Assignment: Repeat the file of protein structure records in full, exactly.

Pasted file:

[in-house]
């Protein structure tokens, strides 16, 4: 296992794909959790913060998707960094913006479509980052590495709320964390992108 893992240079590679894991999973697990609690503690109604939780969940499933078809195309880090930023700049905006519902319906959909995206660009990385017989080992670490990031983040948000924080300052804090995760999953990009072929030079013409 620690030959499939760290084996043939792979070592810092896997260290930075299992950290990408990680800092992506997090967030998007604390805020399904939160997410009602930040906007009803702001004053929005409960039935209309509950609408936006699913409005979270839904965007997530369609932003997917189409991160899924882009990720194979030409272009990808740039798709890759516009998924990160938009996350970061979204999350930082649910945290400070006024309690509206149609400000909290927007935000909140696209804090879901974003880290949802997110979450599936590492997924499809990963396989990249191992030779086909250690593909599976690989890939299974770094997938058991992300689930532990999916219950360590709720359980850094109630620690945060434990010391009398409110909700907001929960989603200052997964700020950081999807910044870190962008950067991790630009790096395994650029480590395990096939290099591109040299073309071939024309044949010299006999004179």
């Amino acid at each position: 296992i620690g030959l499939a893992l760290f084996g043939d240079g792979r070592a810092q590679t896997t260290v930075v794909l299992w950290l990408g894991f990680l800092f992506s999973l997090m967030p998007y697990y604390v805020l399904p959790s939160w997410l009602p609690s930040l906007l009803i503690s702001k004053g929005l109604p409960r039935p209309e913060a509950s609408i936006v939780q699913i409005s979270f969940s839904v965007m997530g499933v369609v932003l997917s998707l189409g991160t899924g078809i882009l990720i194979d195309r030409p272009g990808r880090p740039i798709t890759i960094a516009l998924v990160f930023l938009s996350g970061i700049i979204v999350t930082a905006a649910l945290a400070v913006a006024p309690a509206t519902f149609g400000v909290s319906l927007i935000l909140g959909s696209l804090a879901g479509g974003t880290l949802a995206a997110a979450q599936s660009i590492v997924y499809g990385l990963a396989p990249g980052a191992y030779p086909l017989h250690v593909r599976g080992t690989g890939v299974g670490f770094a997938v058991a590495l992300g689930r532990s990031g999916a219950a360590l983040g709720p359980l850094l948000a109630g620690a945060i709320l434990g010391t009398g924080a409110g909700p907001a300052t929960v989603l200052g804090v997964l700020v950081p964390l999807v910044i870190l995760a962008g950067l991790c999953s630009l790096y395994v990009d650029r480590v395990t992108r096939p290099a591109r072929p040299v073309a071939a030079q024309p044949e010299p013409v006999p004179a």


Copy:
[in-house]
């Protein structure tokens, strides 16, 4: 296992794909959790913060998707960094913006479509980052590495709320964390992108 893992240079590679894991999973697990609690503690109604939780969940499933078809195309880090930023700049905006519902319906959909995206660009990385017989080992670490990031983040948000924080300052804090995760999953990009072929030079013409 620690030959499939760290084996043939792979070592810092896997260290930075299992950290990408990680800092992506997090967030998007604390805020399904939160997410009602930040906007009803702001004053929005409960039935209309509950609408936006699913409005979270839904965007997530369609932003997917189409991160899924882009990720194979030409272009990808740039798709890759516009998924990160938009996350970061979204999350930082649910945290400070006024309690509206149609400000909290927007935000909140696209804090879901974003880290949802997110979450599936590492997924499809990963396989990249191992030779086909250690593909599976690989890939299974770094997938058991992300689930532990999916219950360590709720359980850094109630620690945060434990010391009398409110909700907001929960989603200052997964700020950081999807910044870190962008950067991790630009790096395994650029480590395990096939290099591109040299073309071939024309044949010299006999004179």
């Amino acid at each position: 296992i620690g030959l499939a893992l760290f084996g043939d240079g792979r070592a810092q590679t896997t260290v930075v794909l299992w950290l990408g894991f990680l800092f992506s999973l997090m967030p998007y697990y604390v805020l399904p959790s939160w997410l009602p609690s930040l906007l009803i503690s702001k004053g929005l109604p409960r039935p209309e913060a509950s609408i936006v939780q699913i409005s979270f969940s839904v965007m997530g499933v369609v932003l997917s998707l189409g991160t899924g078809i882009l990720i194979d195309r030409p272009g990808r880090p740039i798709t890759i960094a516009l998924v990160f930023l938009s996350g970061i700049i979204v999350t930082a905006a649910l945290a400070v913006a006024p309690a509206t519902f149609g400000v909290s319906l927007i935000l909140g959909s696209l804090a879901g479509g974003t880290l949802a995206a997110a979450q599936s660009i590492v997924y499809g990385l990963a396989p990249g980052a191992y030779p086909l017989h250690v593909r599976g080992t690989g890939v299974g670490f770094a997938v058991a590495l992300g689930r532990s990031g999916a219950a360590l983040g709720p359980l850094l948000a109630g620690a945060i709320l434990g010391t009398g924080a409110g909700p907001a300052t929960v989603l200052g804090v997964l700020v950081p964390l999807v910044i870190l995760a962008g950067l991790c999953s630009l790096y395994v990009d650029r480590v395990t992108r096939p290099a591109r072929p040299v073309a071939a030079q024309p044949e010299p013409v006999p004179a």